I value my time quite highly, if I win £s into Betfair then it is garunteed the £s are there and that is that, I dont need to do anything else I just move on and the extra funds in betfair just stay in my float. If I win at a bookmaker then A) I have to withdraw, this may involve faffing around with CS, waiting for my money, sending ID, and to varying degrees a chance I may not get the £s for various reasons. Depending on how much I think the chances of trouble/effort are depends how much I underlay, I would underlay maybe 90% of a PaddyPower bet vs 50% or less at BetAfterBet or Bet770.
So because of the potential trouble If someone said to me now, "Hey Andrew im going to give you some money, do you want £10 added to your Betfair account or £15 added to your Bet770 account" I would probably say "Can I have a tenner in Betfair please". Underlaying makes that possible.
It is also more fun if I am watching a race or going to a game. Having a few hundred £s on a correct score or the outsider in a Race at long odds, it can only cost you a few £s lost potential that I wont miss, and I might get a few hundred £s if it comes in and I will actually notice. They do come in sometimes and it makes it all so much more exciting. If you havnt had a few £100s riding on a game ending say 2-2 and its 2-1 with 85 minutes gone and in the 86th minute someone slams home a screamer into the back of the net to equalise and you go mental actually jumping around the room, THEN, have 5 minutes of torture, actual torture, as everytime anyone has the ball you pray they are tackled and dont score again, then there is a fast break and you want the other team to tackle... It is actually painfull to watch. But then the whistle blows and you are a few hundred £s richer and it is all worth it. Anyone who has done/had that will know exactly what I mean, and if you havnt then you honestly havn't lived. By Underlaying a £25 freebet for £5 or £10 if its not 2-2 but +£225 if it is, you get to have it to an extent, winning £18.68 no matter what the result doesnt really appeal to me, where is the fun in it?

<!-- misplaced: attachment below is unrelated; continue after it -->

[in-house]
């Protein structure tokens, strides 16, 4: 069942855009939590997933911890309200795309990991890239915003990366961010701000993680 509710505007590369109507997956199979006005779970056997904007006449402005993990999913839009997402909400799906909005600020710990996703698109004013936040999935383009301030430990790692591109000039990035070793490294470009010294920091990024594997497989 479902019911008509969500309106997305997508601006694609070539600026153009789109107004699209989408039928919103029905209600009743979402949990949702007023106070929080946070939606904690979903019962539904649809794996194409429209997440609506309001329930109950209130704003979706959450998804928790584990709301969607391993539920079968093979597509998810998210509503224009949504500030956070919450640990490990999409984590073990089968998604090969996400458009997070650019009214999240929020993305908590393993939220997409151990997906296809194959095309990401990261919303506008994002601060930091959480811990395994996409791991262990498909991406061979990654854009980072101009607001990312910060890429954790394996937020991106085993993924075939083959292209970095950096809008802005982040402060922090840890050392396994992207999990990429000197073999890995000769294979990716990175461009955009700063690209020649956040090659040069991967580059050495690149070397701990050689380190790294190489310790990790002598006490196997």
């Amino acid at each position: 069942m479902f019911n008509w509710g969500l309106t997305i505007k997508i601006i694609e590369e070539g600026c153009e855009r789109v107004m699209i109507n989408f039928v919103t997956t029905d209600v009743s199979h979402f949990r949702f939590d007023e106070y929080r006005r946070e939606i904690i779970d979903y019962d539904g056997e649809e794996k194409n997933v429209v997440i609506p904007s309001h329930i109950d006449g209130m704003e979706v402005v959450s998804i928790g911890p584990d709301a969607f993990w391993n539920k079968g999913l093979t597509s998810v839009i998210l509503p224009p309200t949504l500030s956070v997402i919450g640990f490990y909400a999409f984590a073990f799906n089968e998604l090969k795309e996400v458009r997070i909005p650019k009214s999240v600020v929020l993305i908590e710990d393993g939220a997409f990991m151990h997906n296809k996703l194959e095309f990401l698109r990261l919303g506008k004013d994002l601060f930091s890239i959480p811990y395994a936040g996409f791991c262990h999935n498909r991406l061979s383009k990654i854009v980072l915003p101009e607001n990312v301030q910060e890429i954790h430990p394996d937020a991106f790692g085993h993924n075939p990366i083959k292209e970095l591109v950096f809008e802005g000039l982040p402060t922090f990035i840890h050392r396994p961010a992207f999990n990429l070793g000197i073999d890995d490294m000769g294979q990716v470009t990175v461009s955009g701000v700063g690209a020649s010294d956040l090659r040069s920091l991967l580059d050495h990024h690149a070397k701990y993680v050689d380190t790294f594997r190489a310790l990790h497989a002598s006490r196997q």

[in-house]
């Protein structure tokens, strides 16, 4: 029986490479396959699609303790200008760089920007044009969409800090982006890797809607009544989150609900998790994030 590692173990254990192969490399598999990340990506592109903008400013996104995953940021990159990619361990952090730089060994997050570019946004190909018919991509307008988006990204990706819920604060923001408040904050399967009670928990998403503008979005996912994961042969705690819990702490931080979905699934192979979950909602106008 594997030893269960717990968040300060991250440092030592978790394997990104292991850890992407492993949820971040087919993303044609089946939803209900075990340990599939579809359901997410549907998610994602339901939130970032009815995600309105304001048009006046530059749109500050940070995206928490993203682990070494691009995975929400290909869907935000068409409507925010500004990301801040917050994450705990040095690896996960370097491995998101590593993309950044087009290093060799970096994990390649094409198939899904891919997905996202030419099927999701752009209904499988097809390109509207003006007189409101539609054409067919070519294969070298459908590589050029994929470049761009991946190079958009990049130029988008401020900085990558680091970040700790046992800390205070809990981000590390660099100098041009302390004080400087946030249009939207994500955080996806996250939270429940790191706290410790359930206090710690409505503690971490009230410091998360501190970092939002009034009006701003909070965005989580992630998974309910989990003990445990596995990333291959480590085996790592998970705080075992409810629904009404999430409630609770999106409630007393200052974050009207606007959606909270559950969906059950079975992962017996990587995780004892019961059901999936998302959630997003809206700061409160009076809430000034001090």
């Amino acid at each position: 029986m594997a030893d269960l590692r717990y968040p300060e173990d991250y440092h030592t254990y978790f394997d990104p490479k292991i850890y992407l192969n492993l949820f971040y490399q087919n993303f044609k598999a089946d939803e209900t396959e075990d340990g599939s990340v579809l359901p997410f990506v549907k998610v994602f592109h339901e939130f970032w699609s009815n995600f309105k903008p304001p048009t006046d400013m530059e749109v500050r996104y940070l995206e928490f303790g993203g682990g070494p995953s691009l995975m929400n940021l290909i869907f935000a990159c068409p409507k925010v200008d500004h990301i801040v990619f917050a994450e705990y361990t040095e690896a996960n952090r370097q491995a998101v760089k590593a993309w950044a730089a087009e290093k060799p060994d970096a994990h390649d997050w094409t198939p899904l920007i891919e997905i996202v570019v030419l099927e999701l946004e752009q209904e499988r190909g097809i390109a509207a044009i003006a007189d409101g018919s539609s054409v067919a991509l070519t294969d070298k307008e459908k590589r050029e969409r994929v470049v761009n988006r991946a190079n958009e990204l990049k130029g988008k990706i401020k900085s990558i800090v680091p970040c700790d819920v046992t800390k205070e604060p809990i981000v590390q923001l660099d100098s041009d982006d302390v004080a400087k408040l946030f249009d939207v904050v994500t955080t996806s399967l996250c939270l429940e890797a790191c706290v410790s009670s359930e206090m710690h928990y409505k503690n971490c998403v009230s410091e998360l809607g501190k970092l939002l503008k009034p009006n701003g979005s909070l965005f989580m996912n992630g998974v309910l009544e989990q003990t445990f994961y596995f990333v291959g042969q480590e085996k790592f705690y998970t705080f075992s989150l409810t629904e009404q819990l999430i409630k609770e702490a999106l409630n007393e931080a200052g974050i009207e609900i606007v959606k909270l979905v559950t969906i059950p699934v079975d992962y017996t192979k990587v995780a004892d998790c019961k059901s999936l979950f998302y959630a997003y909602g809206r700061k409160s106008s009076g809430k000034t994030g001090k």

It can be better to underlay if the site you are playing at offers reloads for busting out (This is mainly US sites), so you might set your bets to make just 25% of the bonus value "if" it moves the entire amount into a new bookmaker elsewhere, because you can just go straight back in and get another bonus, and make 25% of that again, etc etc etc. The time you win at that bookmaker you are not getting any/many more reloads, so you want to have set it so that that payoff is actually a pretty big amount so you are rewarded for killing the Golden Goose.